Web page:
NEIL Lennon last night admitted the proposed Champions League revamp has increased the importance of Celtic qualifying for the group stages of Europe’s elite club competition in the coming seasons.

However, Lennon has backed Peter Lawwell, the Parkhead chief executive and European Clubs Association (ECA) executive board member, to fight for the best possible deal for the Glasgow club and their Scottish counterparts at talks later this month.

UEFA have suggested changing the structure of the tournament to four groups of eight from the start of the 2024/25 season following talks with the ECA, a body that represents more than 200 clubs across the continent.

The plan would, if given the go-ahead, see the top 24 teams in the Champions League get in automatically while four sides from a second-tier league would be promoted and another four clubs would qualify.

If passed, it will mean the larger clubs from the English, French, German, Italian and Spanish leagues would substantially increase their revenue from the competition while their rivals from smaller footballing nations like the Netherlands, Portugal and Scotland will find it harder to get in.

The plans, which are being driven by Juventus chairman Andrea Agnelli, have been met with stiff opposition from the Premier League in England and Ligue 1 in France as they would mean increasing the number of group games from six to 14.

Lennon, who is hoping to be kept on as manager after the William Hill Scottish Cup final against Hearts on Saturday week, stressed that making it through to the group stages will be even more vital for Celtic in future if the changes are accepted.

“We’ve got to prepare for that, try to progress and be ready for that when it comes,” he said. “I think it’s really important to try to get into that upper echelon and stay in there.”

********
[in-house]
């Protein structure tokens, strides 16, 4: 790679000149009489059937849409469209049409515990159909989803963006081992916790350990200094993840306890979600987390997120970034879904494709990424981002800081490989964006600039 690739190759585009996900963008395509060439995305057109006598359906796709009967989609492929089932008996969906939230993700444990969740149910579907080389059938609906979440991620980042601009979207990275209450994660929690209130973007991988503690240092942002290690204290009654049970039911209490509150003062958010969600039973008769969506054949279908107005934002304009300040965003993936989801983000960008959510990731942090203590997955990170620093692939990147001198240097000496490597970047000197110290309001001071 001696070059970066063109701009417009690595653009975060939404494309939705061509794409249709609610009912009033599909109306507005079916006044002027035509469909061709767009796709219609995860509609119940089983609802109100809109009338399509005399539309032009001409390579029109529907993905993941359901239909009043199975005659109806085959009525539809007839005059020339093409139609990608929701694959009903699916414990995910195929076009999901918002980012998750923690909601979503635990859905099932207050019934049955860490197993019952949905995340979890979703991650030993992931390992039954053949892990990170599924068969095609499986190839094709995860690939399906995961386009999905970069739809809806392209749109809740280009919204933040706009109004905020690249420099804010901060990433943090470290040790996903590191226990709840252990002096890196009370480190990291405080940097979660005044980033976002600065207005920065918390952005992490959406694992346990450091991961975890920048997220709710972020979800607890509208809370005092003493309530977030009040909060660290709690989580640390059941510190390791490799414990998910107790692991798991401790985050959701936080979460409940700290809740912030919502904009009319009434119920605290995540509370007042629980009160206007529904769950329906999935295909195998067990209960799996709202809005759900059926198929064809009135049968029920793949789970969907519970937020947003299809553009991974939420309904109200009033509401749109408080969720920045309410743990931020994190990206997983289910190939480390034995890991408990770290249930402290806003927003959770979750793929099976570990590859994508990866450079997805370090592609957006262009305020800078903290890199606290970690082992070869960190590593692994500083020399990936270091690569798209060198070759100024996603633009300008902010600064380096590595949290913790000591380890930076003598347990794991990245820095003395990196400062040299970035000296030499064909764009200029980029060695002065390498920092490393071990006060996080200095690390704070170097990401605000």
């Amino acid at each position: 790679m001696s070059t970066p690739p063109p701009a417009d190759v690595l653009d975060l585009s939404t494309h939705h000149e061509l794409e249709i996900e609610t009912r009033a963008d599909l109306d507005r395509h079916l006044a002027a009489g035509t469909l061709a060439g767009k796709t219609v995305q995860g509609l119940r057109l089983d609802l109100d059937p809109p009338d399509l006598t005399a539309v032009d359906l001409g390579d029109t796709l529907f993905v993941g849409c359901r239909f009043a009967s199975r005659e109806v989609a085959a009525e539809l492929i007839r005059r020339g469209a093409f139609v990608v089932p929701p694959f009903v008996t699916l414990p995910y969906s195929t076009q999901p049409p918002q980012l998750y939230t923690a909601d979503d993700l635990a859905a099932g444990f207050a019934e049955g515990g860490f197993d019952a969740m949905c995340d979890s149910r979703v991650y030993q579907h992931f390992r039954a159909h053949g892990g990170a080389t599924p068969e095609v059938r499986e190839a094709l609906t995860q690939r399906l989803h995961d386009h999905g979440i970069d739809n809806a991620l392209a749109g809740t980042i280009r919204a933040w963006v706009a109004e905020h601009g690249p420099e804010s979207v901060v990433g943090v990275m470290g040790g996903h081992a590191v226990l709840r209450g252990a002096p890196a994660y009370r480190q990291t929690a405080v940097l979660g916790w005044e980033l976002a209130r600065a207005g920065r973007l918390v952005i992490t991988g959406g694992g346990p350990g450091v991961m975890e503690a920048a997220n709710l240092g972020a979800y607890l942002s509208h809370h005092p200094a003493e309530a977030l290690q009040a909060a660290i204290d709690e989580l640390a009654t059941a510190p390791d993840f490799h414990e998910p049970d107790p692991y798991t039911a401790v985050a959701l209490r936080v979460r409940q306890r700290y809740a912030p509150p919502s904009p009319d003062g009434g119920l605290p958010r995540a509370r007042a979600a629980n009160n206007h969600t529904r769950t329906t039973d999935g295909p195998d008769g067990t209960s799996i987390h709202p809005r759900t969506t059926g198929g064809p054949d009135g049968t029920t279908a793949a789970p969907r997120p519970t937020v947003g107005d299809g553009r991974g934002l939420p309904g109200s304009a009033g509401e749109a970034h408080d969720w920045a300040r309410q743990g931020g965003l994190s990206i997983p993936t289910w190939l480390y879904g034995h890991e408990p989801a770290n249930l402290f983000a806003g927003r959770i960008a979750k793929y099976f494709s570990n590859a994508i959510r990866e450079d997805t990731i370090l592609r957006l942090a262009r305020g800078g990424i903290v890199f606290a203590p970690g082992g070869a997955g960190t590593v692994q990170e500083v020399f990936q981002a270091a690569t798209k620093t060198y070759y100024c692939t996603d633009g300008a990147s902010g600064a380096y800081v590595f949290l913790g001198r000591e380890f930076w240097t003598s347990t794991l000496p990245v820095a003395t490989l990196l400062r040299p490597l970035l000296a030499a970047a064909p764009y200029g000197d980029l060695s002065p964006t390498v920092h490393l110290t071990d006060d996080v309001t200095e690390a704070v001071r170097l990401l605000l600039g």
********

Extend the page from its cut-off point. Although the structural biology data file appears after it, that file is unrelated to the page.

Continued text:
Asked if he was confident that Lawwell would get the best deal for Celtic, Lennon said: “One hundred per cent per cent yes. It’s important for Scottish clubs. Even if you think about eastern European clubs. Sometimes they don’t get a fair crack of the whip. Even the Dutch clubs.”

Lennon, who led Celtic to the knockout rounds of the Champions League for only the third time in their history back in 2012 after beating Barcelona at Parkhead in the group stages, feels the performance of Ajax this season shows that clubs from smaller countries can still challenge.

He also predicted that Amsterdam club’s progress to the last four will give Celtic belief when they enter the Champions League qualifying rounds at the start of the 2019/20 campaign.

“They’ve been great,” he said. “They have been a breath of fresh air. They play wonderful football. To go to Real Madrid and win was amazing. Then they beat Juventus away. I haven’t seen an Italian team get done like that at home in a European game for a long, long time.

“The way Ajax played against Juventus, it could have been four or five. They were absolutely outstanding. And that’s the Italian champions. So it’s got to give a lot of inspiration to a lot of clubs, including ourselves.

“Ajax have had a stellar season. They are the first team to make the semi-finals from the qualifying rounds. We have four qualifiers. It’s a big ask. You get tough draws. It’s important we keep trying to progress in the right way for that format if it does come in.”

Lennon admitted this season’s Champions League knockout rounds, which saw both Liverpool and Spurs stage astonishing comebacks against Barcelona and Ajax to reach the final in Madrid next month, had increased his desire to get Celtic back into the group stages if he is kept on as manager. “Of course it does,” he said. “It should whet the players’ appetite as well.”

The Northern Irishman also believes the contribution that Andy Robertson and Virgil van Dijk of Liverpool and Victor Wanyama of Spurs made as the Anfield and New White Hart Lane clubs made it through to the final in Madrid reflects well on the game in this country. Robertson previously played for Queen’s Park and Dundee United while Van Dijk and Wanyama both represented Celtic.

“You’ve got three players, Wanyama, Van Dijk and Robertson, who five years ago were plying their trade in Scotland now playing in the Champions League final,” said Lennon. “Scottish football’s c*** isn’t it?”